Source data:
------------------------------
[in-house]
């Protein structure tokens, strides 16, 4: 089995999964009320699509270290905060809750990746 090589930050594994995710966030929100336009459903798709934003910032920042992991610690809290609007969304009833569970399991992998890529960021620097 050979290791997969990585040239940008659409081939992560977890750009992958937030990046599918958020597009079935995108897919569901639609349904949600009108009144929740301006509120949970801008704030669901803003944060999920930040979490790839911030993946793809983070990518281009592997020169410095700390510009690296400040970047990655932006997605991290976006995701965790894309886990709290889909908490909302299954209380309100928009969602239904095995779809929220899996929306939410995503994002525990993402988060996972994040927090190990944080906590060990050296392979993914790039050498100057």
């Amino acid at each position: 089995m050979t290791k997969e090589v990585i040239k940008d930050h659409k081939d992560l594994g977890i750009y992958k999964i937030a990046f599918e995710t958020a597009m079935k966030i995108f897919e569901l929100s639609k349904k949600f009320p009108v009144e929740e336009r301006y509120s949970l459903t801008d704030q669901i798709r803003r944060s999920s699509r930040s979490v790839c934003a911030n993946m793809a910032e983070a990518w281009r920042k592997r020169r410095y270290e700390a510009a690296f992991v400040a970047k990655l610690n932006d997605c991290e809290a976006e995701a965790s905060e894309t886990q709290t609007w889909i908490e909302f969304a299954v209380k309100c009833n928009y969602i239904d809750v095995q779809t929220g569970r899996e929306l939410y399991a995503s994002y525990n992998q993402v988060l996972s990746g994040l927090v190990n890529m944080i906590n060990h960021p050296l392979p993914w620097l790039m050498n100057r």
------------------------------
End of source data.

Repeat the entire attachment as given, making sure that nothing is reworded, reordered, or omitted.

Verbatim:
[in-house]
């Protein structure tokens, strides 16, 4: 089995999964009320699509270290905060809750990746 090589930050594994995710966030929100336009459903798709934003910032920042992991610690809290609007969304009833569970399991992998890529960021620097 050979290791997969990585040239940008659409081939992560977890750009992958937030990046599918958020597009079935995108897919569901639609349904949600009108009144929740301006509120949970801008704030669901803003944060999920930040979490790839911030993946793809983070990518281009592997020169410095700390510009690296400040970047990655932006997605991290976006995701965790894309886990709290889909908490909302299954209380309100928009969602239904095995779809929220899996929306939410995503994002525990993402988060996972994040927090190990944080906590060990050296392979993914790039050498100057």
């Amino acid at each position: 089995m050979t290791k997969e090589v990585i040239k940008d930050h659409k081939d992560l594994g977890i750009y992958k999964i937030a990046f599918e995710t958020a597009m079935k966030i995108f897919e569901l929100s639609k349904k949600f009320p009108v009144e929740e336009r301006y509120s949970l459903t801008d704030q669901i798709r803003r944060s999920s699509r930040s979490v790839c934003a911030n993946m793809a910032e983070a990518w281009r920042k592997r020169r410095y270290e700390a510009a690296f992991v400040a970047k990655l610690n932006d997605c991290e809290a976006e995701a965790s905060e894309t886990q709290t609007w889909i908490e909302f969304a299954v209380k309100c009833n928009y969602i239904d809750v095995q779809t929220g569970r899996e929306l939410y399991a995503s994002y525990n992998q993402v988060l996972s990746g994040l927090v190990n890529m944080i906590n060990h960021p050296l392979p993914w620097l790039m050498n100057r």